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Security The Almighty Buck

Danish Bank Leaves Server In Debug Mode, Exposes Sensitive Data In JS Comments 41

An anonymous reader writes: Dutch IT security expert Sijmen Ruwhof has found a pretty big blunder on the part of Danske Bank, Denmark's biggest bank, which exposed sensitive user session information in the form of an encoded data dump, in their banking portal's JavaScript files. The data contained client IP addresses, user agent strings, cookie information, details about the bank's internal IT network, and more. He contacted the bank, who fixed the issue, but later denied it ever happened.
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Danish Bank Leaves Server In Debug Mode, Exposes Sensitive Data In JS Comments

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  • I once did a penetration test on a web site / app running under Tomcat, for an Austrian ministry. (Someone breaking into the system might have involved quite the financial loss.) I broke off the test after a couple of minutes: the guys, eager to "do devops", had deployed binaries... and a .jar file with the complete source code.
  • by neoritter ( 3021561 ) on Wednesday October 07, 2015 @11:57AM (#50679621)

    Seriously, clean up your code before committing or signing off on a task.

  • by xxxJonBoyxxx ( 565205 ) on Wednesday October 07, 2015 @11:57AM (#50679623)

    From TFA, the bank wrote "We investigated your report immediately. However, the data you saw was not real customer sessions or data – just some debug information. Our developers corrected this later that day."

    Sounds like a lot of crying over nothing. The bank acknowledged and fixed the problem. Winning, right?

    • by MTEK ( 2826397 )

      We investigated your report immediately. However, the data you saw was not real customer sessions or data – just some debug information.

      --Baghdad Bob

  • by MnO-Raphael ( 601885 ) on Wednesday October 07, 2015 @12:11PM (#50679707)
    The researcher didn't actually test if he could hijack a session.

    If he had tried he would see that the cookies in question are not authentication cookies used by the bank. The cookies in question are described as 'statistical' cookies on http://www.danskebank.com/en-u... [danskebank.com]

    I'm really amazed about the publicity one single blogger can get with such undocumented claims.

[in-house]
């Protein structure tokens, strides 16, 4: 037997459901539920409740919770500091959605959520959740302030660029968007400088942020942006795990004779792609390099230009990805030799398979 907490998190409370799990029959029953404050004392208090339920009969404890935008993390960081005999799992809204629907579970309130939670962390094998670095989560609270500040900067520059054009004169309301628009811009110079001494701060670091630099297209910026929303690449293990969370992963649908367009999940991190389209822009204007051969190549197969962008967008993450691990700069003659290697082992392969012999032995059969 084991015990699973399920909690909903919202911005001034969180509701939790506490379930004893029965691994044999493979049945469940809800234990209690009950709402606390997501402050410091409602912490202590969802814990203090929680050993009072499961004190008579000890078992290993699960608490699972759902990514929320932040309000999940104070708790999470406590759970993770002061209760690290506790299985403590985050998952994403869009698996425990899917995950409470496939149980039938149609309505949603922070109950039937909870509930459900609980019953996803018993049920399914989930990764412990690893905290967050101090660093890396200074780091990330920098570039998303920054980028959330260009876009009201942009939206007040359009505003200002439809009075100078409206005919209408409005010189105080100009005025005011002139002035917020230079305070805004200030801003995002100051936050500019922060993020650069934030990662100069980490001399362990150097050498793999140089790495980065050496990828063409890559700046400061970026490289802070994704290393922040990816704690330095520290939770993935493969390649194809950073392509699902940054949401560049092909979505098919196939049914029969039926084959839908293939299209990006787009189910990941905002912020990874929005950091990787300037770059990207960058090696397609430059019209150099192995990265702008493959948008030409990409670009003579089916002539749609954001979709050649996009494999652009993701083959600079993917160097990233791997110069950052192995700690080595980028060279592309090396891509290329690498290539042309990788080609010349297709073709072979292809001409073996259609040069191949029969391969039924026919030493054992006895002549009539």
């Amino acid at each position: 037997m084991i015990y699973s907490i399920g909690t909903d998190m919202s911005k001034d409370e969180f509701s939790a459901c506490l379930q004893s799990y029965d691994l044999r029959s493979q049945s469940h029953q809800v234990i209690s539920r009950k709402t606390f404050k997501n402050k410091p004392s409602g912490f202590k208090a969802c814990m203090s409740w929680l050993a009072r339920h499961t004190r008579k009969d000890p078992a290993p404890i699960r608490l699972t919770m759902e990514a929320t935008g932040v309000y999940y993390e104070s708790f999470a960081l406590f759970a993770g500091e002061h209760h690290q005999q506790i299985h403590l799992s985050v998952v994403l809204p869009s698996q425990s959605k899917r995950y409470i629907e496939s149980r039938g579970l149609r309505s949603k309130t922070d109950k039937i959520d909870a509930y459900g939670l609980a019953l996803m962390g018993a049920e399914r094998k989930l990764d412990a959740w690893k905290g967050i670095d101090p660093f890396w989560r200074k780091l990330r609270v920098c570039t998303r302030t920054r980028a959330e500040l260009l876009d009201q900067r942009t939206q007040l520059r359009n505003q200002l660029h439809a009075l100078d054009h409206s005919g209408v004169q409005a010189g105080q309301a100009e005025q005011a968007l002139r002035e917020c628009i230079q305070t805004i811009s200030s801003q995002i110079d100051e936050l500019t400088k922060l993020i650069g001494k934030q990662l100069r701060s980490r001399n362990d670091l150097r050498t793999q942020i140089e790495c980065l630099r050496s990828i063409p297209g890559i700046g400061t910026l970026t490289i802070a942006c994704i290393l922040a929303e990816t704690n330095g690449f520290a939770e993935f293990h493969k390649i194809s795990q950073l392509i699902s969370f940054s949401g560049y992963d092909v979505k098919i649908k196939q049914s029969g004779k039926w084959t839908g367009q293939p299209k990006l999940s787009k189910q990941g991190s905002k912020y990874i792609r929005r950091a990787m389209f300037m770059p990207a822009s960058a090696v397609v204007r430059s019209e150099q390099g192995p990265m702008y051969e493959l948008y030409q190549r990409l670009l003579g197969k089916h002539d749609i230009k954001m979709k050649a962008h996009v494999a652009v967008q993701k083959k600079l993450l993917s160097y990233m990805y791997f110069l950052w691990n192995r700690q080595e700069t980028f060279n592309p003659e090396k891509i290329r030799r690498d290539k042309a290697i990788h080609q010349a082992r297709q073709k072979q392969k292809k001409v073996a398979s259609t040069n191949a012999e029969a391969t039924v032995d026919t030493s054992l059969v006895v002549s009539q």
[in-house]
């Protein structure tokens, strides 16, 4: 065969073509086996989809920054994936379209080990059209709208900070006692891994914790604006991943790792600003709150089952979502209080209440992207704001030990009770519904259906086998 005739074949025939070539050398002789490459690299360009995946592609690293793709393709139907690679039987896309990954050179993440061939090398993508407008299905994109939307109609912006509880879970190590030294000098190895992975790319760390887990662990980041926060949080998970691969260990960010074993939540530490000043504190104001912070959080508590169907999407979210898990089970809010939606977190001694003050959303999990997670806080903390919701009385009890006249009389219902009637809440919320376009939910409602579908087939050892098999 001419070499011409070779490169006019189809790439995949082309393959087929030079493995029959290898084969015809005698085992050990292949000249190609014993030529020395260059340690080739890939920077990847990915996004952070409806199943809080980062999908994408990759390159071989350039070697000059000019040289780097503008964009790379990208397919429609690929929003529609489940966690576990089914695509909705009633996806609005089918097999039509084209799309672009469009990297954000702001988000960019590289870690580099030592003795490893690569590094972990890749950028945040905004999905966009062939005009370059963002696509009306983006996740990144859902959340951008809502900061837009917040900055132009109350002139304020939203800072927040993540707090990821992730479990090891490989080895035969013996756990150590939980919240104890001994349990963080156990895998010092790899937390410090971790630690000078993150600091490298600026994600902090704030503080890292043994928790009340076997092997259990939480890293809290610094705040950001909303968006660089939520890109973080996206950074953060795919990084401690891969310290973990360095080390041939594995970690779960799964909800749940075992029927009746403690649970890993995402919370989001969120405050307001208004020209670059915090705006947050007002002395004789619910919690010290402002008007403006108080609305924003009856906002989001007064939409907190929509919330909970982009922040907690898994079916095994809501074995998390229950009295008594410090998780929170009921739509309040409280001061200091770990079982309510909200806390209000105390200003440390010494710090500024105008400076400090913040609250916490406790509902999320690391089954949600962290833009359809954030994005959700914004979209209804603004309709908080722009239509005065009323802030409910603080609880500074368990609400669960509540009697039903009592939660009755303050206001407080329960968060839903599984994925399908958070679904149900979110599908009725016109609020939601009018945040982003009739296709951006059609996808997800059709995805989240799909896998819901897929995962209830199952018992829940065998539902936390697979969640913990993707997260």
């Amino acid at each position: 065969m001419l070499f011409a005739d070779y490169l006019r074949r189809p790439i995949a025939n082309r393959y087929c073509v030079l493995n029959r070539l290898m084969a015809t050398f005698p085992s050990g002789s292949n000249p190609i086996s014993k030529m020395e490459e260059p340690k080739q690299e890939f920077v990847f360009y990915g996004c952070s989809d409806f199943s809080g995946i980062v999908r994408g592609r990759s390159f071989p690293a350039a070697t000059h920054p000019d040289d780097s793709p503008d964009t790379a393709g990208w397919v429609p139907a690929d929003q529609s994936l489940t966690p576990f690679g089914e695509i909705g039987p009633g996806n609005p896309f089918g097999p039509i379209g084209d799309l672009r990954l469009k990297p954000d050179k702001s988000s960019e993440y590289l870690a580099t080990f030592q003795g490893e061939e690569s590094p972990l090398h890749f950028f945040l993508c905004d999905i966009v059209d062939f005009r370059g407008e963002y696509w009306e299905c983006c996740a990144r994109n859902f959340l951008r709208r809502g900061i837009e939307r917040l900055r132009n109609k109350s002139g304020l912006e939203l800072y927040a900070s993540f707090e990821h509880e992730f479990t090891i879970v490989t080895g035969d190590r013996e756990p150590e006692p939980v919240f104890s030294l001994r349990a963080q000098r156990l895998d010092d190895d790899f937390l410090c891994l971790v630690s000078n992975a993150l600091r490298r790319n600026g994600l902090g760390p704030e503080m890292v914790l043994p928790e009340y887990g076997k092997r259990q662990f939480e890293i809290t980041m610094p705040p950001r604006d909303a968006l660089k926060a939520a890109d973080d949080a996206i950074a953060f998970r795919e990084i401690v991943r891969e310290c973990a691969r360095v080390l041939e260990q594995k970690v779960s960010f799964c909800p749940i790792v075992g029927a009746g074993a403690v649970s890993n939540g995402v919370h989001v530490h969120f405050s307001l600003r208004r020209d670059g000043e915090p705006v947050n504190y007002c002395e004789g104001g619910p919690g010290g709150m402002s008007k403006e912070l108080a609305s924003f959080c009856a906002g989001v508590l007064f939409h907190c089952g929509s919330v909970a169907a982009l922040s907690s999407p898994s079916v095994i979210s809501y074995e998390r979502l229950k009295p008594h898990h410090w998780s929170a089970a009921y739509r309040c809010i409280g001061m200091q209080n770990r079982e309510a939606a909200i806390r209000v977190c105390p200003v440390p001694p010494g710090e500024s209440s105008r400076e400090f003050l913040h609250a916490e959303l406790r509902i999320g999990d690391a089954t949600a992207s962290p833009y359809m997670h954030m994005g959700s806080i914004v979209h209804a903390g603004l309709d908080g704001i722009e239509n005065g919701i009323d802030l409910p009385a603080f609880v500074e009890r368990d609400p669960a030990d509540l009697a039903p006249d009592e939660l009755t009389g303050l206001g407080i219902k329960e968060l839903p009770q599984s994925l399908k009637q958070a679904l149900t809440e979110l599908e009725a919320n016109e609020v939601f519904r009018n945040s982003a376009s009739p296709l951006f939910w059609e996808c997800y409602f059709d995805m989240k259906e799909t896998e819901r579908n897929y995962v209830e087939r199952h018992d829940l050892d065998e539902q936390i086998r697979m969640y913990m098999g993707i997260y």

• That page does not list these two cookies:

      mbox=session#1440619645928-786416#1440611516;
      QSI_HistorySession=http%3A%2F%2Fwww.danskebank.dk%2Fda-dk%2FPrivat%2FPages%2FPrivat.aspx~1440619560049

      It's clearly ASP.NET, and WebForms. The dump is the Request.ServerVariables collection, and if you need to debug issues it's fairly standard. If you need to put it in production code, though, you always put it on a server that your load balancer will skip, because that should not be seen, at all, by anyone.

      But how would

  • They should have bought this book [amazon.com].
  • False Alarm (Score:4, Interesting)

    by m2pc ( 546641 ) on Wednesday October 07, 2015 @12:36PM (#50679889) Homepage
    The part where they wrote that the "HTTP_CLIENTIP" variable was apparently someone else's (another bank customer's) IP seems incorrect.

    Analyzing the data I saw something strange. My own IP address wasn’t listed in variable HTTP_CLIENTIP and this listed address was also not an internal server IP address. When I translated IP address 80.166.145.257 to the corresponding fully qualified domain name, the result I got was 80-166-145-257-static.dk.customer.tdc.net. Notice the .dk in the result? That means it’s an IP address from Denmark. I live in The Netherlands myself. That probably means that the IP address I’m seeing is from a web site visitor, and very likely a customer of Danske Bank. If I refreshed the login screen again, I would get to see a different set of data, from another customer. I repeated that a few times and got back different records each time. This observation is very interesting, but then again: very alarming.

    Most likely this was simply their IP address or the IP address of some networking hardware or proxy downstream from them and the only reason it changed between refreshes was that it was a dynamic IP.

    Simply dumping the contents of the $_SERVER variable in PHP could yield a screen full of variables like this. Many of these name/value pairs are also present in the HTTP headers that are exchanged between the client and server.

  • Umm... with exactly none of the information that was being dumped (looks like server headers, like $_REQUEST if php) could anything have been done.. Nobody in their right mind stores usernames/passwords in cookies, cookies are NOT secure. Usually it's a session ID, or a session object, which when combined with an ip or something provides the state of the session. Breadcrumbs, some basic user info, etc.
    • Also, he says it's insecure to use unencrypted on the backend? Well, since the backend servers aren't doing the handshake unless the frontend is a pure passthrough-load balancer, this makes perfect sense. Why would the worker nodes go through the process of doing their own SSL connections?
  • can be sued / jailed for loses at least in usa for doing that hear.

  • Danske is infamous for rewriting their online banking system as a Java applet around 2008. Standard https security wasn't enough so they decided to roll their own. I switched to another bank before the update took place, and pretty soon other people left the bank in hordes. They later returned to https, but the damage to reputation was already done.

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